In accordance with the New Sino-Foreign Cooperative Exploration Regulations, the new resource tax regime applies to oil and gas produced from foreign-invested onshore and offshore oil and gas fields under petroleum contracts entered into or renewed after November 1, 2011; volume-based royalties are no longer levied on such oil and gas fields. See the table below.


New resource tax regime

Royalty tax Regime

Petroleum contracts entered into or renewed before November 1, 2011


Applies during the contract term

Petroleum contracts entered into or renewed after November 1, 2011


N/A, replaced by the new resource tax regime

We note that the New Sino-Foreign Cooperative Exploration Regulations do not specify whether the November 1, 2011 cut-off date refers to the signing date or the effective date (i.e. the approval date of the contracts by the Ministry of Commerce) of the relevant Petroleum Contract. No names inquiries with the relevant authorities on this question yielded inconsistent responses.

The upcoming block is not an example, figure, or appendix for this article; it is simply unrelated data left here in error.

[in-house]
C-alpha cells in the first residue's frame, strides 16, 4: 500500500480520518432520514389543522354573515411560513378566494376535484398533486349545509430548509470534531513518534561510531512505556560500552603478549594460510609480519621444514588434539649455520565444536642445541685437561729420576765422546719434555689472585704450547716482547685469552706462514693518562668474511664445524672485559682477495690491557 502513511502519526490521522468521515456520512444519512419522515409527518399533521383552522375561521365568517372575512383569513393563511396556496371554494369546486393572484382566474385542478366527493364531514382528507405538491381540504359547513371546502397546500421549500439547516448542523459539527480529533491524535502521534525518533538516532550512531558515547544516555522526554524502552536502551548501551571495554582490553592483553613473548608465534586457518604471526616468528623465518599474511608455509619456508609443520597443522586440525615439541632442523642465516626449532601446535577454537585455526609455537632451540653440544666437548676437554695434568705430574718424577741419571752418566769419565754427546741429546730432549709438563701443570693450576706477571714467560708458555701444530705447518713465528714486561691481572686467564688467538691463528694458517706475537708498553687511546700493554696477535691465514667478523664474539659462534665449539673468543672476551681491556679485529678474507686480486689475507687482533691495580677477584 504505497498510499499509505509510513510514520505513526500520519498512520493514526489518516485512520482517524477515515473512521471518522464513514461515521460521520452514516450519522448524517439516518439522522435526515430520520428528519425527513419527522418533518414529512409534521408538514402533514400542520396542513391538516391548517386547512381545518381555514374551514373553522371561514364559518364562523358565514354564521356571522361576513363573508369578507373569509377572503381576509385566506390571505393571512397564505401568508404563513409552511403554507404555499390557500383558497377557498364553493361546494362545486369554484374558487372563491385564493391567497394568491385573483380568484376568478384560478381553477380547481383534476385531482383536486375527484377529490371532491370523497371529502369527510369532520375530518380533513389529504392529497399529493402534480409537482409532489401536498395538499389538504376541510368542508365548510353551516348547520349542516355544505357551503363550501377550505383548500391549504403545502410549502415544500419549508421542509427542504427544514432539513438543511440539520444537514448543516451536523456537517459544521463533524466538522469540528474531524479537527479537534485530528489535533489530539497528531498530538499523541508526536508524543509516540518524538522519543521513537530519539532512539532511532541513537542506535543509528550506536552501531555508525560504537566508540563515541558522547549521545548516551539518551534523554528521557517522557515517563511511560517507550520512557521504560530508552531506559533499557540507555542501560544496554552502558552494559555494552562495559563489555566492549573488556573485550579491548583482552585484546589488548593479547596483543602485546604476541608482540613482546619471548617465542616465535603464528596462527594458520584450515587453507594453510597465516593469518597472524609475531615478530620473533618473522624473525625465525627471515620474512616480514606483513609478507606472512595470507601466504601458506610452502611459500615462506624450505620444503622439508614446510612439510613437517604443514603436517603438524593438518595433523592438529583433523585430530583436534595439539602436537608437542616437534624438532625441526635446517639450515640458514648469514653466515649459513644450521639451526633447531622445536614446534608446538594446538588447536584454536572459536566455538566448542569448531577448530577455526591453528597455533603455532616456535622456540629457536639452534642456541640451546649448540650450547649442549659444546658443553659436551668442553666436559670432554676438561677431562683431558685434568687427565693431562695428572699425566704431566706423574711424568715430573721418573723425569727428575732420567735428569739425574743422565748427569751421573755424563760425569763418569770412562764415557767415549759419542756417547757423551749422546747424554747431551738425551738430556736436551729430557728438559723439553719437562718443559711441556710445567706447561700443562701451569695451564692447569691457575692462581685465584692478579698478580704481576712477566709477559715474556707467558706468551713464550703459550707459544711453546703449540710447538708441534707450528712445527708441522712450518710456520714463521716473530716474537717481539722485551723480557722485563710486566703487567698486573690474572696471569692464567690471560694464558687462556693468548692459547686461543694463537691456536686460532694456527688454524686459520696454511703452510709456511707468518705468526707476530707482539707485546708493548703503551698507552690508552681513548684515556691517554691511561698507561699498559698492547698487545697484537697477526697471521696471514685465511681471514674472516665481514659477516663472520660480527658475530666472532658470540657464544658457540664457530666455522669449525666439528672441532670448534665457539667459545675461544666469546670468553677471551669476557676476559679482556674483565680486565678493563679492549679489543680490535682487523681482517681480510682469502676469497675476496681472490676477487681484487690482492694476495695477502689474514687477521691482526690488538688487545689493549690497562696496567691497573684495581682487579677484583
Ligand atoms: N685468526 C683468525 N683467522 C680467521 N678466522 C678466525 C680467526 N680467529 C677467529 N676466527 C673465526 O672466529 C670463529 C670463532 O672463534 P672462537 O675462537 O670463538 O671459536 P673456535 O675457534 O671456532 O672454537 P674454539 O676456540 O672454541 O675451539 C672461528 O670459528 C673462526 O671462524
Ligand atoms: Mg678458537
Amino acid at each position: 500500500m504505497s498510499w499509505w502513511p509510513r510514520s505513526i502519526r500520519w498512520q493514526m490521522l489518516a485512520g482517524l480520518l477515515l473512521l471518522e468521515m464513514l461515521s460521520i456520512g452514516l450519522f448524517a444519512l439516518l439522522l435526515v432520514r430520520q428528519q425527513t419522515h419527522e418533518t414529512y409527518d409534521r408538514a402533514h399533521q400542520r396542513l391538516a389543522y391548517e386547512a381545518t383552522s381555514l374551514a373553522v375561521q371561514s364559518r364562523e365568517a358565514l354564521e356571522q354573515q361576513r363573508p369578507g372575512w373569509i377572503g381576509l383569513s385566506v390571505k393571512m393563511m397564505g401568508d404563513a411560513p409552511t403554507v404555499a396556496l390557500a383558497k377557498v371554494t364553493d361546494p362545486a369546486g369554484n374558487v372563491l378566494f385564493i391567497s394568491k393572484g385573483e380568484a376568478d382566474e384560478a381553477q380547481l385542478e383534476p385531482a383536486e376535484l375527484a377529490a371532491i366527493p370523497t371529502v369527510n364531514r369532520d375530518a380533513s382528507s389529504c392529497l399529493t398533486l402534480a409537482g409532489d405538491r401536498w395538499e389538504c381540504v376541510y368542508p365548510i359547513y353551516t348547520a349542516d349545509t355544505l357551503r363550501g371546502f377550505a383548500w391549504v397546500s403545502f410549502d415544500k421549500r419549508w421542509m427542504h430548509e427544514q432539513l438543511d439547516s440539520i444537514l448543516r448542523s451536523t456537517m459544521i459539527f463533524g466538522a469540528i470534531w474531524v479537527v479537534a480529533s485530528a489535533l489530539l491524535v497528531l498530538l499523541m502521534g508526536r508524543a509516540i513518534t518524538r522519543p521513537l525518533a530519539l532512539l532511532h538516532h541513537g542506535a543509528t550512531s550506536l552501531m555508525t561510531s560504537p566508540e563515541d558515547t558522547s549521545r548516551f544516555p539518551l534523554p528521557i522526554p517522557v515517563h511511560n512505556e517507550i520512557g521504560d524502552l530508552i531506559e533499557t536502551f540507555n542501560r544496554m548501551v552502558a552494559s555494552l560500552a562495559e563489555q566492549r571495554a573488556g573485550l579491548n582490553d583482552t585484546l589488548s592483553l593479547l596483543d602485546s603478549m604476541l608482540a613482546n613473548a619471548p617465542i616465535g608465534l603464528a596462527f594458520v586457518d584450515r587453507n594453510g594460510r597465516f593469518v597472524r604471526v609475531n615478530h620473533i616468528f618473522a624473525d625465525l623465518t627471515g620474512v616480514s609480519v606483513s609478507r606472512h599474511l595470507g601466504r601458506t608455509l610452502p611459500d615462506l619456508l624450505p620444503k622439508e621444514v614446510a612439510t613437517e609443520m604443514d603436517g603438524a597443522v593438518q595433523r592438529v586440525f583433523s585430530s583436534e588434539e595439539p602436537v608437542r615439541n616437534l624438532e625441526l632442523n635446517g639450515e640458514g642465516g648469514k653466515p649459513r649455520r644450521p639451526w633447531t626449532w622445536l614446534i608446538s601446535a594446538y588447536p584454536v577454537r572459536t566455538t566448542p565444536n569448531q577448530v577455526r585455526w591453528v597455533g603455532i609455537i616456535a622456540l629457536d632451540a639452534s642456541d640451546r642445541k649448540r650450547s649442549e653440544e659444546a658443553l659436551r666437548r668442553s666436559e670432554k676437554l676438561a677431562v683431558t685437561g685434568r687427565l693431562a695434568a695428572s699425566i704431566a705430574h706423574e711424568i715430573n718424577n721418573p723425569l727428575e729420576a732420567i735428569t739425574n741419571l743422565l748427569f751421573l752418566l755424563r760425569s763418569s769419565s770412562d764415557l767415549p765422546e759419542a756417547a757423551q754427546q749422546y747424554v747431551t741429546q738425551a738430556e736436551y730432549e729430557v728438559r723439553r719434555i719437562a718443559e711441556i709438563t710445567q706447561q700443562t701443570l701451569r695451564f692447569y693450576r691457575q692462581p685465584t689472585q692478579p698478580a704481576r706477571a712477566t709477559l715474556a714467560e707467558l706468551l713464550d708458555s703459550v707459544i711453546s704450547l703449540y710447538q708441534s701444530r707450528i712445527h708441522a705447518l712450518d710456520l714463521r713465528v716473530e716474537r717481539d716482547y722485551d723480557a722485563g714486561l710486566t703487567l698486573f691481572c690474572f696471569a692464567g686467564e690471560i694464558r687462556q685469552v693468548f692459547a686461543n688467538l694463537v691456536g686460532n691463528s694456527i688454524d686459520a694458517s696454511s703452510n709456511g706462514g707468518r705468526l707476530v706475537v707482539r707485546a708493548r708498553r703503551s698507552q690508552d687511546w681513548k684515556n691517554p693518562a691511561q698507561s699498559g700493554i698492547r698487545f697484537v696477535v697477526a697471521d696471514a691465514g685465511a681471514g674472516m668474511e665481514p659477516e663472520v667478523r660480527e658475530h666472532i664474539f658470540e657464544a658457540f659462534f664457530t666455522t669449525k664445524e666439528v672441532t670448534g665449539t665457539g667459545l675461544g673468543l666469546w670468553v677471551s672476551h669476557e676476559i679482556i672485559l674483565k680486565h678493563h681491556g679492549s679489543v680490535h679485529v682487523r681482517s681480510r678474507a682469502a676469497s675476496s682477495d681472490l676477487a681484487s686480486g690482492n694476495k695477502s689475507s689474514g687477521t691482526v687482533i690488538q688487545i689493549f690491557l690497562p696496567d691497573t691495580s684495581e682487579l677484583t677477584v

According to the Chinese government, this reform is an extension of a pilot scheme which has been in operation in a few provinces in the Northwest (e.g. Xinjiang) for a year, which is designed to raise regional government revenue while promoting resource conservation and reduction of environmental damage.

II. China extends compensation fees to foreign-invested energy projects

On March 31, 2012, the Ministry of Land and Resources issued a Notice regarding the Levy of Oil Resource Compensation Fees on Onshore and Offshore Oil and Gas Fields by Sino-foreign Cooperative Exploitation (the "Compensation Fee Notice"), which took effect from March 31, 2012 and will be effective until March 30, 2020. Shortly following the change of tax regime governing the foreign-invested onshore and offshore oil and gas fields in November 2011, China further extended the compensation fee levy on oil and gas production to cover oil and gas produced from foreign-invested onshore and offshore oil and gas fields. Previously, the levy on oil and gas production applied only to domestic energy projects.

According to the Compensation Fee Notice, the compensation fee applies to a wide range of natural resources, including not only the conventional oil and natural gas, but also the unconventional oil and gas, such as coal-bed methane and shale gas. However, oil and gas produced from foreign-invested onshore and offshore oil and gas fields under petroleum contracts entered into or renewed before November 1, 2011 will be exempt from the new levy; such oil and gas fields are required to continue to pay volume-based royalties.